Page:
Stoner Movie – “The Blues Brothers” (1980)

I’m sure I’m not the only person (well, woman) my age for whom the short, lively career of Jim Belushi is a bit of memory mess of him as a Samurai, or donning a toga and laurels, or in a trilby hat and black suit. Maybe I’m the only one who blurred these together so well that I wrote the Blues Brothers off as basically “Animal House redux,” even after having actually seen the entire movie in my early teens. In my mind, all that endured was a bunch of car chases, drinking n smoking, and scantily-glad girls . . . who, whaddayaknow, aren’t even in this film.  It took the quiet persistence (mainly just constant quoting and Belushi impersonations) of my man friend, and finally a sudden, unannounced viewing of “the Aretha scene,” that made me say, what the hey, I’ll watch it again.

A movie poster featuring Dan Akroyd and John Belushi as The Blues Brothers (By John Landis)
They're on a mission from God.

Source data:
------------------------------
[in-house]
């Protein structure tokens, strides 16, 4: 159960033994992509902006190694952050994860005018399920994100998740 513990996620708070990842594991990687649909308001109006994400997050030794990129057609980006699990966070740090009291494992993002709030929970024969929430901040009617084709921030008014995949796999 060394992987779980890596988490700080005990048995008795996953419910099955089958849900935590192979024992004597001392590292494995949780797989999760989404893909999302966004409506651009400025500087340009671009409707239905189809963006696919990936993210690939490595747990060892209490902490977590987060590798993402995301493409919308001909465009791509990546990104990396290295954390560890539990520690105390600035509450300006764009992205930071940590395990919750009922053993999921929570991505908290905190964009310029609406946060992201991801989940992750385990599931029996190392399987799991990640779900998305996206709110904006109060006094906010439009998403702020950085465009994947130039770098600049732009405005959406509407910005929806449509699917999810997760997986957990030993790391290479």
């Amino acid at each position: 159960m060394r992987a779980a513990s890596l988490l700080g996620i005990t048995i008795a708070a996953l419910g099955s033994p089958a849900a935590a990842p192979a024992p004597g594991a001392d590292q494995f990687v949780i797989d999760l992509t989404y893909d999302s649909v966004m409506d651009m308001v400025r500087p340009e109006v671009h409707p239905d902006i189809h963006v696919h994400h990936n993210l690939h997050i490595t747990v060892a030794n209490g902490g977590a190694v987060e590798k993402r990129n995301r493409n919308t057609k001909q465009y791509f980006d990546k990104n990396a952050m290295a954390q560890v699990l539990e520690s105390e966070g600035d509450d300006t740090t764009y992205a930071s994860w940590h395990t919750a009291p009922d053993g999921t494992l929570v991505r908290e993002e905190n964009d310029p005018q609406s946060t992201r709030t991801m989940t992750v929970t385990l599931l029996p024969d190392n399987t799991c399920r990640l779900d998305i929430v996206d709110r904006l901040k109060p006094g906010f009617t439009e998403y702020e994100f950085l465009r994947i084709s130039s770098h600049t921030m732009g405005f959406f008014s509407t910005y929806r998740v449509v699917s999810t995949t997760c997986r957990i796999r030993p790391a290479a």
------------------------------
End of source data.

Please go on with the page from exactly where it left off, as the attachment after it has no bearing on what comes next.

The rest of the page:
Now I know what everyone else apparently knew, which is that this is a masterpiece the like of which has never been seen before or again, a subtly and ridiculously funny and deeply soulful movie. The musical numbers are not farcical but real, and fully realized. I definitely want to hear the point of view of Black folx on this film, but I thought about how many “white” movies of that era had highly present, excellent, famous, talented, positive Black characters (few? none?), not as tropes like the “magical negro” but important, vibrant members of the cast. There are tributes to greats like our Aretha Franklin,, James Brown, John Lee Hooker, Ray Charles, Big Walter Horton, Luther Johnson. A bunch of authentic and talented white musicians in there too. It’s straight up an R & B n blues celebration. Ok, you might say that Aretha is put into a stereotypical “angry Black woman” role as she admonishes her husband in song, but she ends her scene without anger, just a resigned “well shit” because she also lost her busboy and has to run her diner on her own. Ackroyd wrote himself as the straight man, made Belushi the plot pivot character, and made the Blues and, yes, the absolute worship of crashing cars down hills, the main characters.  This movie is hilarious, a mix of Monty Python, SNL, Mel Brooks, and Top Secret.  Top that off with five Carrie Fisher sightings (forgive me–I know she’s not a sympathetic character at all, but it’s CARRIE FISHER), Steven Spielberg, and Frank Freakin’ Oz. The Blues Brothers endures, maybe uncomfortably in our weird era, as blatantly anti-fascist (literally anti-nazi), anti-police (if they ruin your fun), and pro music. Ladies of a certain age, trust me. Watch it again.

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